Occasional posts regarding horses available for adoption through IRS-registered horse rescue or placement programs are permitted in the appropriate forums, but these threads may be limited at the discretion of the moderators. Individuals may not advertise or make announcements for horses in need of rescue, placement or adoption unless the horse is available through a recognized rescue or placement agency or government-run entity or the thread fits the criteria for and is located in the Giveaways forum.

5. Do not post copyrighted photographs unless you have purchased that photo and have permission to do so.

6. Respect other members.
As members are often passionate about their beliefs and intentions can easily be misinterpreted in this type of environment, try to explore or resolve the inevitable disagreements that arise in the course of threads calmly and rationally.

If you see a post that you feel violates the rules of the board, please click the “alert” button (exclamation point inside of a triangle) in the bottom left corner of the post, which will alert ONLY the moderators to the post in question. They will then take whatever action, or no action, as deemed appropriate for the situation at their discretion. Do not air grievances regarding other posters or the moderators in the discussion forums.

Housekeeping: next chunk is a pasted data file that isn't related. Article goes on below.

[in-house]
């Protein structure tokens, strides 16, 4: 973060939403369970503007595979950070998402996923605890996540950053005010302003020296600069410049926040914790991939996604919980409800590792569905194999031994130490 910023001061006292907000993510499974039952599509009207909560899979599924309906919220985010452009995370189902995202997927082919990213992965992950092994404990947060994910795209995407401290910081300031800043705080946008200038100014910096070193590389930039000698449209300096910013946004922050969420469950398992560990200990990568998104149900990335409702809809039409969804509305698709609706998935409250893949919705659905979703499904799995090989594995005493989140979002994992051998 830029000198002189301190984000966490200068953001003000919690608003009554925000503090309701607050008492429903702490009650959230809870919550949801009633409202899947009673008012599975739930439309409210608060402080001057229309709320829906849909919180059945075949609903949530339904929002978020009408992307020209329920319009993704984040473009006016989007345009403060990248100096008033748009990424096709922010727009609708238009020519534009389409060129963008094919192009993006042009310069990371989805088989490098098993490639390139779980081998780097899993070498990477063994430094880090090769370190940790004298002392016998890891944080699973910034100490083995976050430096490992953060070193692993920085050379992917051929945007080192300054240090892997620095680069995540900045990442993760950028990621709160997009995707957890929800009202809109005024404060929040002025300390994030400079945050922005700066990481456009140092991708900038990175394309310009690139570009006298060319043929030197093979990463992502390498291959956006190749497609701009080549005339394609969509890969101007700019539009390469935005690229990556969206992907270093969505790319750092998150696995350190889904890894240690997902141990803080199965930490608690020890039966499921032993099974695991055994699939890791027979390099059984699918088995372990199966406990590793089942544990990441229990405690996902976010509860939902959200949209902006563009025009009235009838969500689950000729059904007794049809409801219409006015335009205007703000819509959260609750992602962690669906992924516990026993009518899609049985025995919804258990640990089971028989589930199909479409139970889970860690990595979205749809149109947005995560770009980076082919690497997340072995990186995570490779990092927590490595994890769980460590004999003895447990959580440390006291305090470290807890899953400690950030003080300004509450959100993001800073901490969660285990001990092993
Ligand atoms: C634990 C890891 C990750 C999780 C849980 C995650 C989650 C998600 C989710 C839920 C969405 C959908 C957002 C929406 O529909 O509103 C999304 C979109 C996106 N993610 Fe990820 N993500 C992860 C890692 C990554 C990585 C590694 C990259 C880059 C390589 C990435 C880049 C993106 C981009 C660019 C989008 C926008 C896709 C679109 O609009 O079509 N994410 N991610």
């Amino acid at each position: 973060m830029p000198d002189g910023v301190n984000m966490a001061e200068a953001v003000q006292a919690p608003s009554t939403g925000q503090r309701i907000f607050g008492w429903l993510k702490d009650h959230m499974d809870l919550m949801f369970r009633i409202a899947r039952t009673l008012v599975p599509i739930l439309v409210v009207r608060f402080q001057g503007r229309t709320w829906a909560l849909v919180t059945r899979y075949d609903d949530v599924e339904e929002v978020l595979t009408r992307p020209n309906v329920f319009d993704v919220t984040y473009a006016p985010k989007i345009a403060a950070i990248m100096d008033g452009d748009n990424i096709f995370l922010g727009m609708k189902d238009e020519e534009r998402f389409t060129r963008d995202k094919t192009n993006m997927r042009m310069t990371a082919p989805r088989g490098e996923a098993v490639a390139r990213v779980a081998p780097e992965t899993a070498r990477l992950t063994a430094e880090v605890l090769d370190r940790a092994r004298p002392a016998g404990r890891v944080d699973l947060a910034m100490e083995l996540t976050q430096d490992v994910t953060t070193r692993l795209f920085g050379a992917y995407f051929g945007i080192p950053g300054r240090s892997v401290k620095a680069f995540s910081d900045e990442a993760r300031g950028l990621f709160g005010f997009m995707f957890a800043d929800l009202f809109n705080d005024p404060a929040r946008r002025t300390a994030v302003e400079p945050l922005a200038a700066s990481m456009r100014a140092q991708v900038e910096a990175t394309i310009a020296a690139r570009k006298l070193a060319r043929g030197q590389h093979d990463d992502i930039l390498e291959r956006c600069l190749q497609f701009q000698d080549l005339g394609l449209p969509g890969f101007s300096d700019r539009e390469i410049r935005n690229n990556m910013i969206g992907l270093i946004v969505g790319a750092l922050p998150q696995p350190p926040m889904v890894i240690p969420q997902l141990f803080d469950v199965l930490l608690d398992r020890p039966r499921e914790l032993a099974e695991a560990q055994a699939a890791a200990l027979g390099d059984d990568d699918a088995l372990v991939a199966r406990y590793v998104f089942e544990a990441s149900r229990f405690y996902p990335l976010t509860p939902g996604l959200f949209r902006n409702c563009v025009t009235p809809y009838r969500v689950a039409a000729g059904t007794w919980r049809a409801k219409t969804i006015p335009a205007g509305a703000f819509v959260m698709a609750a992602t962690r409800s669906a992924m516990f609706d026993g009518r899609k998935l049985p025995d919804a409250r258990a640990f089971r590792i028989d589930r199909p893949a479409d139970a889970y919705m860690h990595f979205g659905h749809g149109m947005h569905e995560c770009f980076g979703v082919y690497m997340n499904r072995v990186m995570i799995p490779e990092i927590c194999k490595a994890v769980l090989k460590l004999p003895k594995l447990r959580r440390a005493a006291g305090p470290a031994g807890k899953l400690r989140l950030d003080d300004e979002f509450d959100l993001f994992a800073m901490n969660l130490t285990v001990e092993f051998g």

Please be advised that adding another user to your “Ignore” list via your User Control Panel can be a useful tactic, which blocks posts and private messages by members whose commentary you’d rather avoid reading.

7. We have the right to reproduce statements made in the forums.
The Chronicle of the Horse may copy, quote, link to or otherwise reproduce posts, or portions of posts, in print or online for advertising or editorial purposes, if attributed to their original authors, and by posting in this forum, you hereby grant to The Chronicle of the Horse a perpetual, non-exclusive license under copyright and other rights, to do so.